The minute we got home, Michael immediatley went through our cupboards and threw away practically everything that had the word sugar in the ingredients(We now know that diabetics can have sugar and that sugar is an important remedy for low blood sugar episodes).

 

He did all this while I just sat and held our sonin the ER, in the hospital, at home. I didn't learn, I didn't read, I didn't throw away sweets. I just sat, holding our diaper-wearing son.

 

During the sugar purging, Michael got frustrated and yelled at me.  He couldn't understand why I wasn't helping him. Looking back now, I think I was in a sort of shock. I am sure I was probably in the denial stage of grief. I couldn’t focus on the long-term impact on Rocco or on the probable financial impact of his care. Michael on the other hand couldn't see the current situation just the future one. 


Although I was numb when we first got the diagnosis, the reality of our challenge has hit home as events have unfolded. When a significant moment comes up, I feel itI write about it and I share it. I think I am the type of person who isn't strongly affected by things until I actually experience them. I have a strong survival instinct that is powered by immediately looking at the bright side even when major events occur. My reactions can pop up weeks or even months later.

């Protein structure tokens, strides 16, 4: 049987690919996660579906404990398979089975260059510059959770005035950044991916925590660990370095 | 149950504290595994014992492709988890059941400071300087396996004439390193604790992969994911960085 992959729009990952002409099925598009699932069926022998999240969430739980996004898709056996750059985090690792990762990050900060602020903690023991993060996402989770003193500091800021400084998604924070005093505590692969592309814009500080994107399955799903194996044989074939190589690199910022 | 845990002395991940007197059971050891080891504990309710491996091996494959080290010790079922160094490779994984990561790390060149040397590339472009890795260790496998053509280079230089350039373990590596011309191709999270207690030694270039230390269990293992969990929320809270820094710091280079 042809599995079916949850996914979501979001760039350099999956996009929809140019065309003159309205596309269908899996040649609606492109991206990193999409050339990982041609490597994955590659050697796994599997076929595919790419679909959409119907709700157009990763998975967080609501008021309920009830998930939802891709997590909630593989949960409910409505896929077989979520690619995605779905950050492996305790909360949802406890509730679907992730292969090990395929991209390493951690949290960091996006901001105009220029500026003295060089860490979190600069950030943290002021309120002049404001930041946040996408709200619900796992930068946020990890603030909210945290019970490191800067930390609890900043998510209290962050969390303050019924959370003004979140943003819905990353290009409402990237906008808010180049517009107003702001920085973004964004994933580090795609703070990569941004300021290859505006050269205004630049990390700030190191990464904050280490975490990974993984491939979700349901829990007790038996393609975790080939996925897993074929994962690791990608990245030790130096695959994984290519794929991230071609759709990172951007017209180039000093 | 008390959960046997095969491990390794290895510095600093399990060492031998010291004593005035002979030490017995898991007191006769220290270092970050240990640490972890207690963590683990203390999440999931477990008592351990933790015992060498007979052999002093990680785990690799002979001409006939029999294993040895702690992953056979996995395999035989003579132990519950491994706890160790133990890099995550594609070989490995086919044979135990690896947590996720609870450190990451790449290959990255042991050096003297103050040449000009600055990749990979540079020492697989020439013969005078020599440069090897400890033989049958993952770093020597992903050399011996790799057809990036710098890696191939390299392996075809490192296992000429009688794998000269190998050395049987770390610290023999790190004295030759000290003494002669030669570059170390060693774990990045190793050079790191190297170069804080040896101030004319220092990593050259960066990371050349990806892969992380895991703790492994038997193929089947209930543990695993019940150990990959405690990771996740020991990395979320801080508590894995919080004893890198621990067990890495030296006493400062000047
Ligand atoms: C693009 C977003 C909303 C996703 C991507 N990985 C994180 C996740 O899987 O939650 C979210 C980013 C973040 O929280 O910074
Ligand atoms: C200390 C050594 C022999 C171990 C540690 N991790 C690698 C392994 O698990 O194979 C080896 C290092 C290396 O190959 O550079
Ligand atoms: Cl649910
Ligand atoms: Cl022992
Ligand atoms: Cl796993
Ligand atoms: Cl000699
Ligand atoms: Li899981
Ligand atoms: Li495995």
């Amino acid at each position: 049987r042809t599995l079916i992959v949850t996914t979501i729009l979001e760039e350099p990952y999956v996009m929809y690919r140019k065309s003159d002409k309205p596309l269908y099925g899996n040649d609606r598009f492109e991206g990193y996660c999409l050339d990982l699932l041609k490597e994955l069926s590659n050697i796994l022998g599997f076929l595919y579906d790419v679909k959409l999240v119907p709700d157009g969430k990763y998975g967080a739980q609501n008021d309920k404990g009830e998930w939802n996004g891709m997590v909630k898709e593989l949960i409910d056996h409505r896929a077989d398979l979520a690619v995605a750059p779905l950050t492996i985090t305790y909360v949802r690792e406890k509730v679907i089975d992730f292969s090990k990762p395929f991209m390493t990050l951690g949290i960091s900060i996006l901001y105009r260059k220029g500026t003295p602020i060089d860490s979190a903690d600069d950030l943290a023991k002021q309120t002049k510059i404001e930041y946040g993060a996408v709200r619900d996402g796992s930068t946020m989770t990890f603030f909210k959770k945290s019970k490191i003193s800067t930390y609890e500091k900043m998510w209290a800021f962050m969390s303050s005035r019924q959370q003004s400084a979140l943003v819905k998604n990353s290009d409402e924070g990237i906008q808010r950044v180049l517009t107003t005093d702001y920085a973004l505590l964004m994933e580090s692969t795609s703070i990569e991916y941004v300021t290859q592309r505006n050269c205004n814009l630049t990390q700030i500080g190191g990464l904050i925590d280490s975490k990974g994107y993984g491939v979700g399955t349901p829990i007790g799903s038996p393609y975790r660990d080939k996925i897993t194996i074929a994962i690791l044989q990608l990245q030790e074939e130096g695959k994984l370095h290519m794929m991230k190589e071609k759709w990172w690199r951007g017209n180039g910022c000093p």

For example, when my dad died during the month of April, I went into "go" mode. Selling his house, helping plan the funeral, and tying up his last loose ends. It wasn't until August of that same year that it just hit me like a ton of bricks. I felt the pain and the loss then, four months later, after all the jobs had been complete. 


After six months of his diagnosis, we got Rocco's pump and a supply order bill came in the mail. It was only then that I felt the major financial impact. I realized then that this was the fear Michael felt in the ER, minutes before the doctor confirmed the diagnosis.

 

A couple of weeks ago, four years after his diagnosis, Rocco's blood sugar reached 23. I felt that. Big time. Thanks for letting me share my feelings about that. Michael couldn't put his finger on exactly why this was so life changing for me. I cried/sobbed for three days. I couldn't get a handle on my sadness. Until my friend suggested that I am finally mourning the loss of the life Rocco would have had without diabetes. I think it was so difficult because I saw first hand how very life threatening this disease could be. To be honest, I am still not sure how he is going to handle it all when he is by himself as an adult.  I am hoping this will be clearer as he grows and I meet more Type 1 adults. This reality is what Michael felt in the first three days in the hospital.